Oral University

Sylvia Walbolt, a colleague at the American Academy of Appellate Lawyers and a giant in the appellate world, has an article in this month's ABA LItigation magazine well worth reading – "Twenty TIps from a Battered and Bruised Oral-Advocate Veteran."  There are a gazillion articles being written on things like oral advocacy, but this one stands out.

The first thing that struck me is probably beyond the points she was trying to make: you can tell what a good brief writer she is by how she constructed the article.  Let's face it, oral argument may be the showy part of appellate advocacy, but it's the brief writing that's most important.  She writes very, very well for appellate purposes:  (1) have a short and snappy but informative heading in bold face; (2) make your point concisely; (3) illustrate in a concrete and pithy way; (4) move on quickly to next point, and repeat.  The importance of making an abstract argument concrete through a salient, memorable real-life example, illustrating each point, broken down into short, digestible packets, should not be understated, and she does it brilliantly here.      

Beyond that, the substantive points she does make about oral argument include those you will find in other similar articles — but again she illustrates with short and snappy stories that help the point actually resonate with the reader.  She also includes some points that aren't always emphasized.

For example, her first tip – "Get to the point right away" is vital and not always stressed.  It is more important than ever in this world of short attention spans, less time allotted to argument, and higher volume work.  You have to cut to the chase.  Less is more.

To illustrate (remember, this is what you are supposed to do?):  Many years ago I went to a showing of an old movie called Lost Horizon at the University of Chicago, with its uber-famous, great director Frank Capra there to tell some stories and answer questions.  One story he told is also in his autobiography and very telling.  While the movie (Ronald Colman wandering about Shangri-La) turned out to be a big hit, in previews it was a huge flop.  They all sat around wondering what had gone wrong.  Then Capra figured it out.  He threw out the first two reels — all that exposition back in England, character development blah blah blah — and cut right to the big scene with all the characters flying around in bad weather and crashing.  He cut to the chase and skipped the prelude.

And isn't this how movies and novels are typically structured today – you start with a big splashy scene that's the heart of the story right up front, followed by flashbacks if necessary?  There's a reason for this.  Get to the point instantly.  The days of 300 pages of exposition are over and if there is still a place for it today, it's not in an oral argument.  If you can say "This case is about X – one sentence" that's a good opening.  Go from there.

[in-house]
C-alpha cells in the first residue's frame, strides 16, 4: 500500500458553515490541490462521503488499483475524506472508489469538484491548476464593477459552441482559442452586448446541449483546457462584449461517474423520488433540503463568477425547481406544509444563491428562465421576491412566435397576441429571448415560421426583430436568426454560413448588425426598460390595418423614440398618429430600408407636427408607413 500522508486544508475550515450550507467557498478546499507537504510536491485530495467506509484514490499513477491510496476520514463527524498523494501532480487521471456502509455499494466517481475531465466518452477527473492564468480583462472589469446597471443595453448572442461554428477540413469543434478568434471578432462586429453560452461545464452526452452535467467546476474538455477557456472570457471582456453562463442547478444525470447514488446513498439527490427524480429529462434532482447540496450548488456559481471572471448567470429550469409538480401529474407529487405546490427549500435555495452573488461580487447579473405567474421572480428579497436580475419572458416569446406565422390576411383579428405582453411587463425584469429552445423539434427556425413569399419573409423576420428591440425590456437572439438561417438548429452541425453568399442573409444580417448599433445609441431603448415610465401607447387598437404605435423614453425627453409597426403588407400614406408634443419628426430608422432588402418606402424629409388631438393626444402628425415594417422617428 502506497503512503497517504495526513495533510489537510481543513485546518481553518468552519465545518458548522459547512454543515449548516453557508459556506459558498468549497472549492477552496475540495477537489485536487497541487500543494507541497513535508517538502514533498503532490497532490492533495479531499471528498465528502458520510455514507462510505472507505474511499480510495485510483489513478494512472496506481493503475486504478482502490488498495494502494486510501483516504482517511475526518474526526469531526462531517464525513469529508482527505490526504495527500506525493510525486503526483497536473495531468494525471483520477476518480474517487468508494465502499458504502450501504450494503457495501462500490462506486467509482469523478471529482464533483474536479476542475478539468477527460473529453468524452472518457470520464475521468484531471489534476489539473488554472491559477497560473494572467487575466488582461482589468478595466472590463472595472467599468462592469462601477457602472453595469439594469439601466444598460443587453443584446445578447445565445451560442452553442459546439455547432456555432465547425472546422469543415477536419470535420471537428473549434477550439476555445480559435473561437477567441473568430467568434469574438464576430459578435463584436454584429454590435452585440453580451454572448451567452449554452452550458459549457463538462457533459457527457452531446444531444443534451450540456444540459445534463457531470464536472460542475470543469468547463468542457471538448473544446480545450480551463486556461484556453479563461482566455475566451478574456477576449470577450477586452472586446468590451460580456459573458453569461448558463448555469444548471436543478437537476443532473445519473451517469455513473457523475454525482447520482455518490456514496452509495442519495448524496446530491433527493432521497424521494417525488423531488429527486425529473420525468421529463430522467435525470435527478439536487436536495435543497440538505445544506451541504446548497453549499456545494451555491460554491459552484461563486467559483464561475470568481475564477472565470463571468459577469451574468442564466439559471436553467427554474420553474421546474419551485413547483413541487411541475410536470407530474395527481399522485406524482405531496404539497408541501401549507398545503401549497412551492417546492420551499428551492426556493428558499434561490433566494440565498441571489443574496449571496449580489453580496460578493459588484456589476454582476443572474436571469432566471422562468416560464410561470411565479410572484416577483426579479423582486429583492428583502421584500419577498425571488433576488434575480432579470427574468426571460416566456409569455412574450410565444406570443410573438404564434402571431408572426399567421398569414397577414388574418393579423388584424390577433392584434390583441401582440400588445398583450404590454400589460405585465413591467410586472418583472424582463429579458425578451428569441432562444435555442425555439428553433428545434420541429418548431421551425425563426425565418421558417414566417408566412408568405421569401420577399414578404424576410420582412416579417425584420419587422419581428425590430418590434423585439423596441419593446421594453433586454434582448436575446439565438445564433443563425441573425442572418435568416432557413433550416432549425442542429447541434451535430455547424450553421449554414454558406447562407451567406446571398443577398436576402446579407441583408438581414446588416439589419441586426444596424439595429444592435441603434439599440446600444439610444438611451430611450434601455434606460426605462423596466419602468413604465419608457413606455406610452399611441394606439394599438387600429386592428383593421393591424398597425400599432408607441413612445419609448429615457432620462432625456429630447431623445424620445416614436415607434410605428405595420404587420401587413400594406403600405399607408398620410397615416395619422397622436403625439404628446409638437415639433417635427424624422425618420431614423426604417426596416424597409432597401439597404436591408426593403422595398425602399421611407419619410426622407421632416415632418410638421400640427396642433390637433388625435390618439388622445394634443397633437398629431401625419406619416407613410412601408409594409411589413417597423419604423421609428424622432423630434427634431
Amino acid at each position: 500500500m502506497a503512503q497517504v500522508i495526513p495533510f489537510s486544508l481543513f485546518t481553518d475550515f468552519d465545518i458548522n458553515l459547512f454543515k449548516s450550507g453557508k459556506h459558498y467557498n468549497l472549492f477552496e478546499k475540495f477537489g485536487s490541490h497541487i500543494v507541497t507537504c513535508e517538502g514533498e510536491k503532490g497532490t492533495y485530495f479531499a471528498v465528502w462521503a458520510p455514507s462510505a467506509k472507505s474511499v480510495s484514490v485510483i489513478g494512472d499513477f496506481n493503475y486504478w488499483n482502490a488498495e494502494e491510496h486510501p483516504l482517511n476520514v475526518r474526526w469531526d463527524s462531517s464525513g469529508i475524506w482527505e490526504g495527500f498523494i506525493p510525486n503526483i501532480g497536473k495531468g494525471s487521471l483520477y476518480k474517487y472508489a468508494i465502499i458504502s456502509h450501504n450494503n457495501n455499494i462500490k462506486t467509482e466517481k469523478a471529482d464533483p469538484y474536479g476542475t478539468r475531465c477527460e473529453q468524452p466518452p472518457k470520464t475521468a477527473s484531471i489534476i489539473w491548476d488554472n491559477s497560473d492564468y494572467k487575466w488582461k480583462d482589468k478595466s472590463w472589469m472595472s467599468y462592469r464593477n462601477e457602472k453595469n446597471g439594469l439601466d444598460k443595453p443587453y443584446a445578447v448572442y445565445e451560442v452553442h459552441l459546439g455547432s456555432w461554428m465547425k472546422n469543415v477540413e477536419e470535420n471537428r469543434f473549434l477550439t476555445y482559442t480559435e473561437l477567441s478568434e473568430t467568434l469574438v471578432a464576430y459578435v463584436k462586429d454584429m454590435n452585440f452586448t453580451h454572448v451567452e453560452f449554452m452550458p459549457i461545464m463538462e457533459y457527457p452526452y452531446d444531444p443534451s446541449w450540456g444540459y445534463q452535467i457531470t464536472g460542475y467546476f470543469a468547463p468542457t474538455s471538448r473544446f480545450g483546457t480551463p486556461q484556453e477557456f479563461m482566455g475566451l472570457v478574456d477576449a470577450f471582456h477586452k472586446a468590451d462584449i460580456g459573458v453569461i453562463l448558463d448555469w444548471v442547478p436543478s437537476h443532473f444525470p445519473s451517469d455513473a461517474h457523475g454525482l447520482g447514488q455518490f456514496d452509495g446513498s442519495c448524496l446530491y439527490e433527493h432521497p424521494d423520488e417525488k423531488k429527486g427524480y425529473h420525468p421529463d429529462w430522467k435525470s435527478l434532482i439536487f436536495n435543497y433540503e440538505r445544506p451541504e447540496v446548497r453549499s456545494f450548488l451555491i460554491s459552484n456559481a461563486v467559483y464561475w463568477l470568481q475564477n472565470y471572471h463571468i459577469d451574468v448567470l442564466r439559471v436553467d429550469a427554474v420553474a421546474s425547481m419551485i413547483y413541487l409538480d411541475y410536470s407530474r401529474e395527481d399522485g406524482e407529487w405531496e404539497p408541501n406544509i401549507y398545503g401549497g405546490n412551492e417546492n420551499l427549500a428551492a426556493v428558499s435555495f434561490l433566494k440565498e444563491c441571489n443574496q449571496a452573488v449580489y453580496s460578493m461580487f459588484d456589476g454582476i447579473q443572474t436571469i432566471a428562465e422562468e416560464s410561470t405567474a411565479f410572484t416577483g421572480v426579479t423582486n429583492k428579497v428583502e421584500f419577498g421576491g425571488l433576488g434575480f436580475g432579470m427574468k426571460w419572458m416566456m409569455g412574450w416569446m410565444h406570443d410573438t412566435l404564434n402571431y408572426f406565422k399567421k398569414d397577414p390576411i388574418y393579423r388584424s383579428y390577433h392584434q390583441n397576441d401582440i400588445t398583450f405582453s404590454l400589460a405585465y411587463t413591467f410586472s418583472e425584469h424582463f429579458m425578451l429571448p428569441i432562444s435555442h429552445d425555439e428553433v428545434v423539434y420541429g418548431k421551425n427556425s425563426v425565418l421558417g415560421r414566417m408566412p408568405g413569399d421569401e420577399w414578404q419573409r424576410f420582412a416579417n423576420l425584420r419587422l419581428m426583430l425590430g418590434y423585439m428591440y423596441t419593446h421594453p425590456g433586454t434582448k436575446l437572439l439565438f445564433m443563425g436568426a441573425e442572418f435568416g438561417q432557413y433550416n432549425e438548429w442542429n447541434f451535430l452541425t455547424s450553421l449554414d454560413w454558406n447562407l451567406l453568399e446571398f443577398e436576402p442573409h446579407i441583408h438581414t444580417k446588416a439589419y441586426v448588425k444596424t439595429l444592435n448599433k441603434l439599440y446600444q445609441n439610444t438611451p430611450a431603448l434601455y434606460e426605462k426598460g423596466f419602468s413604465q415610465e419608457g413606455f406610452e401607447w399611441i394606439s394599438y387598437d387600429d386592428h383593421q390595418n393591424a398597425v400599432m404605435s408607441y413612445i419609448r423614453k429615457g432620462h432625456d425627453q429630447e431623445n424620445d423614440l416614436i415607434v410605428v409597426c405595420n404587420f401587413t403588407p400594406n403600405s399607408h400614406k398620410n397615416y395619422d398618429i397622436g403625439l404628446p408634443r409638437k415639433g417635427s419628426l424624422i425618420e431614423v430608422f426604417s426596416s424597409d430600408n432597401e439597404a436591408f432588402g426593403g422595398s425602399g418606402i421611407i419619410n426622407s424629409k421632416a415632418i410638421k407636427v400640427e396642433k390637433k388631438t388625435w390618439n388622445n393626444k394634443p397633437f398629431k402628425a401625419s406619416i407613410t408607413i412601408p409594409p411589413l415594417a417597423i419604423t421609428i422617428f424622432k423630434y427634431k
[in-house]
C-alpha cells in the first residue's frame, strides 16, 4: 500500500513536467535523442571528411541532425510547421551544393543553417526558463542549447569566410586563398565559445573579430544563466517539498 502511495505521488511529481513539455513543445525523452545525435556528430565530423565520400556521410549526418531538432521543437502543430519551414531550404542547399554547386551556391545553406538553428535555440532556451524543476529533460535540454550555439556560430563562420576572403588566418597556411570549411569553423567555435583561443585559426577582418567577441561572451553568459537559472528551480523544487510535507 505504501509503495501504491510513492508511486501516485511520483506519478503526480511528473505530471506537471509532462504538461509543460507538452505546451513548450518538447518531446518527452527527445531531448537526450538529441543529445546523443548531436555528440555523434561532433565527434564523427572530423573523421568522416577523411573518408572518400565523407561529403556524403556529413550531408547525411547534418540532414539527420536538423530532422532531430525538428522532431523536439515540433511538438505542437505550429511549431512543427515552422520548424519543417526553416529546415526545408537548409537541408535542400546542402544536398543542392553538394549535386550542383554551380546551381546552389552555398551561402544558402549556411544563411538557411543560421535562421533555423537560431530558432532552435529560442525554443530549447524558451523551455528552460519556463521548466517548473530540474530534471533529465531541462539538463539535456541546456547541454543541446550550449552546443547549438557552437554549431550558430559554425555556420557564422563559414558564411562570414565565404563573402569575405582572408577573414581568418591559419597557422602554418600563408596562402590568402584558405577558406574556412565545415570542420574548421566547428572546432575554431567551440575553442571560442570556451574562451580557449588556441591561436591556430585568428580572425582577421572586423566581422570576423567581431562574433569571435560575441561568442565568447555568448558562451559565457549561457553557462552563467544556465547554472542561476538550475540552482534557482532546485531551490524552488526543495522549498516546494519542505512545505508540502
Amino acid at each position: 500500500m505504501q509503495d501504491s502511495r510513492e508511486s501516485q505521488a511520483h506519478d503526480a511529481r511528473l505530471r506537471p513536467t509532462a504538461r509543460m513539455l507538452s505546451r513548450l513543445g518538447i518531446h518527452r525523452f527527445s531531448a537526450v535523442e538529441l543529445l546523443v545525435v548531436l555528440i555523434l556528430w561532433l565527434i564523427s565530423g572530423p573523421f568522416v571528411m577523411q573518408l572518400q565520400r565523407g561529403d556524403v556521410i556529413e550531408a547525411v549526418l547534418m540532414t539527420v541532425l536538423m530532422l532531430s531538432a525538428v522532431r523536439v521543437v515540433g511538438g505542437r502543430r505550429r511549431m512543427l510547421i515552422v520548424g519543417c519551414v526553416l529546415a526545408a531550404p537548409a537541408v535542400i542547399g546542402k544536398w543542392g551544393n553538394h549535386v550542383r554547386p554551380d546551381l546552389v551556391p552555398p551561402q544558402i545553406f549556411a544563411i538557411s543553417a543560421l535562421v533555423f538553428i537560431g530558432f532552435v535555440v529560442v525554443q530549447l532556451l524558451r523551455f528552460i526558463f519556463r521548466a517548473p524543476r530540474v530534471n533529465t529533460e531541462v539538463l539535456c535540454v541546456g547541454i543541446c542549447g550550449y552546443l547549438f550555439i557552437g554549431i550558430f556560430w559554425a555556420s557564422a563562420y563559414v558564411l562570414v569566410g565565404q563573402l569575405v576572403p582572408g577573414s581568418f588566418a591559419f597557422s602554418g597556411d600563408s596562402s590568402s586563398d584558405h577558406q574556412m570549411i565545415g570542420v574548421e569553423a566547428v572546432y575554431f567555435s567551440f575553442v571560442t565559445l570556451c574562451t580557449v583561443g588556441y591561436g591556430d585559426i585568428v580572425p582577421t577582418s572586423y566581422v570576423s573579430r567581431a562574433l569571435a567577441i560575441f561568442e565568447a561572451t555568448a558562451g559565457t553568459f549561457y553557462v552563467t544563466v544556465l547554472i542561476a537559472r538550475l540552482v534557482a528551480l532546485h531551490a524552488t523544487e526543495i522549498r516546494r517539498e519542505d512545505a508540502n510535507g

Digression:  here's another lesson from a great film director that can be applied to appellate advocacy:  if you're given lemons, make lemonade.

There's a famous scene in a movie called The Little Foxes, directed by William Wyler, where the male character (Herbert Marshall) is flailing around trying to get up a set of stairs to get his heart medicine, and his wife (Bette Davis) just sits in an arm chair and lets him die on the stairs (accompanied by a swell of Warner Brothers music).  Wyler was known for "deep focus" - keeping everything in focus both in the forefront and background.  But in this particular scene, Wyler closed in on Davis's face, with the  flailing just off in the blurred background.  A famous scene in film circles.  In another of these Q&A sessions, some earnest young film student asked Wyler if he was psychologically trying to blah blah blah and waxed rhapsodic about how brilliant the director's choice had been.  Wyler looked at the student  and said, "Herbert Marshall lost a leg in World War I.  I couldn't film him going up stairs."  So he made great lemonade.  Play the hand you are dealt.

Back to Sylvia's article.  

Sylvia's second point is "have a two-minute drill of what you must tell the court in order to win."  This is a good exercise and excellent discipline.  Then you can do your best to fit that two minute argument into the dialogue with the court.  We all know, if only from watching the Celtics play, how important that two minute drill can be.  Have yours ready and shoot straight (a good center couldn't hurt, either).




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